The Princeton porphyry copper deposits are part of a northerly trending Mesozoic tectono-stratigraphic Quesnellia terrane which is composed of a volcanic arc with overlying sedimentary sequences, all of which were built on top of a deformed, oceanic sedimentary-volcanic complex (Harper Ranch and Okanogan sub-terranes). Quesnellia was formed off-shore to the southwest of continental North America and accreted, with other terranes, onto North America in late Mesozoic times (Monger et al., 1992). The Late Triassic Nicola Group, a predominately subaqueous island-arc assemblage composed of volcanic and lesser sedimentary rocks forms the bulk of the Quesnellia terrane. The Nicola Group rocks have been intruded by early Jurassic alkalic, calc-alkalic and zoned mafic (Alaska-type) plutons and batholiths (Preto, 1972; 1979).
The Castle property is mainly underlain by basaltic and andesitic flows of the Upper Triassic Nicola Group. The Nicola volcanic rocks strike in a northwest direction and are in contact with a Middle Jurassic-age granodiorite Osprey Lake Batholith in the northeast portion of the property. Rocks of the Nicola Group exposed on the property consist mainly of plagioclase and or olivine porphyritic basaltic flows and altered andesitic flows. Multi-directional shearing or fracturing is evident in outcrop and epidote and chlorite are abundant as fracture coatings. Outcrop on the property is restricted to high ridges exposed to the north of Christian Creek.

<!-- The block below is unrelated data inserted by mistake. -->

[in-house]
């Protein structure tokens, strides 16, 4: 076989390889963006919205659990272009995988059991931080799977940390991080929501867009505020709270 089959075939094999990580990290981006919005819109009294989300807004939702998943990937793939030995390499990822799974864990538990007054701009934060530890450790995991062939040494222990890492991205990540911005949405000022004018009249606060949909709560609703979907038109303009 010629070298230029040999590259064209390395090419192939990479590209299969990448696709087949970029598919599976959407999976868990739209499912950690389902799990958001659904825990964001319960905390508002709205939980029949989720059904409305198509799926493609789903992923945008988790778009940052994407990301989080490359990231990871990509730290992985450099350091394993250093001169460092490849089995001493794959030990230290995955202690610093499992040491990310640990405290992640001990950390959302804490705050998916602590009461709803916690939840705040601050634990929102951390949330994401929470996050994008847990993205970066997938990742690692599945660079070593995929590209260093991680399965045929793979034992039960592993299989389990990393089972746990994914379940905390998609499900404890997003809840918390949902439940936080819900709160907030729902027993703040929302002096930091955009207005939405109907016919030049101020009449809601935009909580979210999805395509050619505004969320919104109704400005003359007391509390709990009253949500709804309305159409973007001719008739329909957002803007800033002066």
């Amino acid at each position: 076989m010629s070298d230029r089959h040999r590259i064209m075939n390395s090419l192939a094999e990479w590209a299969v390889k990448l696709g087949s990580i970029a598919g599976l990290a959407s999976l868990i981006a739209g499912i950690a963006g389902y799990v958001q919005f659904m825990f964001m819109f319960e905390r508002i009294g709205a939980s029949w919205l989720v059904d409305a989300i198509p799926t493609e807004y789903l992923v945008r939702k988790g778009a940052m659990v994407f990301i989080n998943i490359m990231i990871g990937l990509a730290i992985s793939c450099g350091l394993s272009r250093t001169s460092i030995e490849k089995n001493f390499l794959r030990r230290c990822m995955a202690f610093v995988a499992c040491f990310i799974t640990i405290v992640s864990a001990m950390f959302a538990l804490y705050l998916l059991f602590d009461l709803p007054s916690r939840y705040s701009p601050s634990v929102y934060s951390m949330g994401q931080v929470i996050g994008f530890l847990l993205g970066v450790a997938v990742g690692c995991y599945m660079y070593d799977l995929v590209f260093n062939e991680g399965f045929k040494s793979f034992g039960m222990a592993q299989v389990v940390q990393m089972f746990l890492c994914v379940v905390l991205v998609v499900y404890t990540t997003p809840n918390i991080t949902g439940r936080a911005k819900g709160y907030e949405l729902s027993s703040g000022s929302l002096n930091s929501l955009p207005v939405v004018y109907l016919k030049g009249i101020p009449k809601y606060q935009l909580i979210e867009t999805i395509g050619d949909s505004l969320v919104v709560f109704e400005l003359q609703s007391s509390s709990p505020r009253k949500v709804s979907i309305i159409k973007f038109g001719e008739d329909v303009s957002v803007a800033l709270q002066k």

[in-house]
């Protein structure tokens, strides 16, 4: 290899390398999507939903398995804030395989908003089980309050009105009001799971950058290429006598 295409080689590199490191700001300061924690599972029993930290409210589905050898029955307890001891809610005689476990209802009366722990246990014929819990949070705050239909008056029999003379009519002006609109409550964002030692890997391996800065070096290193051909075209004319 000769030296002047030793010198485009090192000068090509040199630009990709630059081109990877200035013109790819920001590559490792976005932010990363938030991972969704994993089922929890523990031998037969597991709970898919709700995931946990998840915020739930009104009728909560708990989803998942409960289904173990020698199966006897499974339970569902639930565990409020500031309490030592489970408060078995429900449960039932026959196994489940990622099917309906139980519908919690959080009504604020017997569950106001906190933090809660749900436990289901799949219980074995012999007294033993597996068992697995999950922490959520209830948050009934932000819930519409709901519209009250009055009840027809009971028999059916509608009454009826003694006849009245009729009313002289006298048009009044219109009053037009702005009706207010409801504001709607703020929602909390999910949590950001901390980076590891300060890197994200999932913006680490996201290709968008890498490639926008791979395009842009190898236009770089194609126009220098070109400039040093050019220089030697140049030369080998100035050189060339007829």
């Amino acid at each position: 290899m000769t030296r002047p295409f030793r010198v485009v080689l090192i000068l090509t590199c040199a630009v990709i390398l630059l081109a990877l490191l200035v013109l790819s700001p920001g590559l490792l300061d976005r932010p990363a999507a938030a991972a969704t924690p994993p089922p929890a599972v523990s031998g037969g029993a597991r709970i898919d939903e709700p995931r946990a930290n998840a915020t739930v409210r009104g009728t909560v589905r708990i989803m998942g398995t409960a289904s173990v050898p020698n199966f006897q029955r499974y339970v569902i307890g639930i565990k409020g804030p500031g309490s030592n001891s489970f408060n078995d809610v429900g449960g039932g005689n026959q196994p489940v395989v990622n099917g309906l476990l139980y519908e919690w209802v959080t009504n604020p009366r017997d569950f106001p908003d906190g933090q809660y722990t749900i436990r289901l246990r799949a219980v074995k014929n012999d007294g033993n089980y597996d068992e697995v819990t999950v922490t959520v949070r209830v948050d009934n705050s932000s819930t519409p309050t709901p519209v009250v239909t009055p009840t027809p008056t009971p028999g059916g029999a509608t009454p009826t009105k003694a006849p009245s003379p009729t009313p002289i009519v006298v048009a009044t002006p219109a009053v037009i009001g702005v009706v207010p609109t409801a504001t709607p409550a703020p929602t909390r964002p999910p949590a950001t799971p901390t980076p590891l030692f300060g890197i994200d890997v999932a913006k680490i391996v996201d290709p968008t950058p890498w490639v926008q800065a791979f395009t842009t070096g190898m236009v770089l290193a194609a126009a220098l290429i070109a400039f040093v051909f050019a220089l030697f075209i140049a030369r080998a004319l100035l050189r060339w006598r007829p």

The deposit target for the Castle property is a copper-gold porphyry deposit similar to those found at Copper Mountain some 25 km south of the Property.
The Copper Mountain deposits are classified as alkalic porphyry copper deposits with associated gold and silver credits. Porphyry copper deposits come in two major types with the Calc-Alkalic type being significantly more abundant than the Alkalic type. Porphyry molybdenum-copper deposits of the calc-alkalic variety provide more than 50% of the world's copper from over 100 producing mines. Alkalic porphyry deposits (Barr, et.al., 1976) are quite distinct from the more common calc-alkalic genre and represent an important subclass of deposits. The alkalic deposits of British Columbia are spatially and genetically associated with the Upper Triassic Nicola-Takla-Stuhini volcanic assemblages and co-magmatic plutons.
Mineralization is found on the property in a series of trenches excavated in the mid 1980's by Count Fleet Exploration and re-established by Blue River. The trenches occur on a south facing ridge above Christian Creek. The exposed mineralization consists primarily of malachite, chalcopyrite, pyrite and magnetite, with minor bornite and possibly chalcocite. The copper minerals are confined largely to a 150m wide zone trending west-northwest for 500m.